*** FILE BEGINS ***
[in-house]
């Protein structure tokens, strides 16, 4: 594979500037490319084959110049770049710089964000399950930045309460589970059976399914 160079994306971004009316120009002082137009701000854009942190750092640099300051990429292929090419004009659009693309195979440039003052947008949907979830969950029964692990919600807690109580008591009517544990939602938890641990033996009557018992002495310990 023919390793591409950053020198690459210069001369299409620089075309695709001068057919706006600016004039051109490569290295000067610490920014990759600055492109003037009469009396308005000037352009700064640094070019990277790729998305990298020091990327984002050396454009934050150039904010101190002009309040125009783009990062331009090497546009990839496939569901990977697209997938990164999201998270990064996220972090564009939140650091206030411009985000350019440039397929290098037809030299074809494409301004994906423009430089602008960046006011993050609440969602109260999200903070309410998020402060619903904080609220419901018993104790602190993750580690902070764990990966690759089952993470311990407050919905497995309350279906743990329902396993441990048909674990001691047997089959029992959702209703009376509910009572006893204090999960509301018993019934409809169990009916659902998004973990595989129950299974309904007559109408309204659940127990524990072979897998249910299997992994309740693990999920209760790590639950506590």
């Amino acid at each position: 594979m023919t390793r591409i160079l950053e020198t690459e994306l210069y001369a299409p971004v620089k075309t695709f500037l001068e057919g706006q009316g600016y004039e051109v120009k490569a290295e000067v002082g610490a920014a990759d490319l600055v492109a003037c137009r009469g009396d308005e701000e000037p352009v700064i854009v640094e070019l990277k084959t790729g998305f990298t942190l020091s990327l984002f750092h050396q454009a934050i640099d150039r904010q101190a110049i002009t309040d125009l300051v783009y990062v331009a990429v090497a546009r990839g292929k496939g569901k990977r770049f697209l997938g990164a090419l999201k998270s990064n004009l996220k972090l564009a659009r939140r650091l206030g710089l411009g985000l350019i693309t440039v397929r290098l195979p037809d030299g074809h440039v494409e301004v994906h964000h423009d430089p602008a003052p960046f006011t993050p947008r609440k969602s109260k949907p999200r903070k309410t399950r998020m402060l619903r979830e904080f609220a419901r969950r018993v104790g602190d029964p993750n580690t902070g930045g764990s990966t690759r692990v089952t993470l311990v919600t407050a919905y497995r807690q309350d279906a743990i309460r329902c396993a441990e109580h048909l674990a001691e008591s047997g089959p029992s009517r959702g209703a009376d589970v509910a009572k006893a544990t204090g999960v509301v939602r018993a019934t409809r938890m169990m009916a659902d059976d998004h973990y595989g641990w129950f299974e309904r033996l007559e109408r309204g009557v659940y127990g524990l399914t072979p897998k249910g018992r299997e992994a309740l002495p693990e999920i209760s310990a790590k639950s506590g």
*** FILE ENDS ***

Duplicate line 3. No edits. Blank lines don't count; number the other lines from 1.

């Amino acid at each position: 594979m023919t390793r591409i160079l950053e020198t690459e994306l210069y001369a299409p971004v620089k075309t695709f500037l001068e057919g706006q009316g600016y004039e051109v120009k490569a290295e000067v002082g610490a920014a990759d490319l600055v492109a003037c137009r009469g009396d308005e701000e000037p352009v700064i854009v640094e070019l990277k084959t790729g998305f990298t942190l020091s990327l984002f750092h050396q454009a934050i640099d150039r904010q101190a110049i002009t309040d125009l300051v783009y990062v331009a990429v090497a546009r990839g292929k496939g569901k990977r770049f697209l997938g990164a090419l999201k998270s990064n004009l996220k972090l564009a659009r939140r650091l206030g710089l411009g985000l350019i693309t440039v397929r290098l195979p037809d030299g074809h440039v494409e301004v994906h964000h423009d430089p602008a003052p960046f006011t993050p947008r609440k969602s109260k949907p999200r903070k309410t399950r998020m402060l619903r979830e904080f609220a419901r969950r018993v104790g602190d029964p993750n580690t902070g930045g764990s990966t690759r692990v089952t993470l311990v919600t407050a919905y497995r807690q309350d279906a743990i309460r329902c396993a441990e109580h048909l674990a001691e008591s047997g089959p029992s009517r959702g209703a009376d589970v509910a009572k006893a544990t204090g999960v509301v939602r018993a019934t409809r938890m169990m009916a659902d059976d998004h973990y595989g641990w129950f299974e309904r033996l007559e109408r309204g009557v659940y127990g524990l399914t072979p897998k249910g018992r299997e992994a309740l002495p693990e999920i209760s310990a790590k639950s506590g």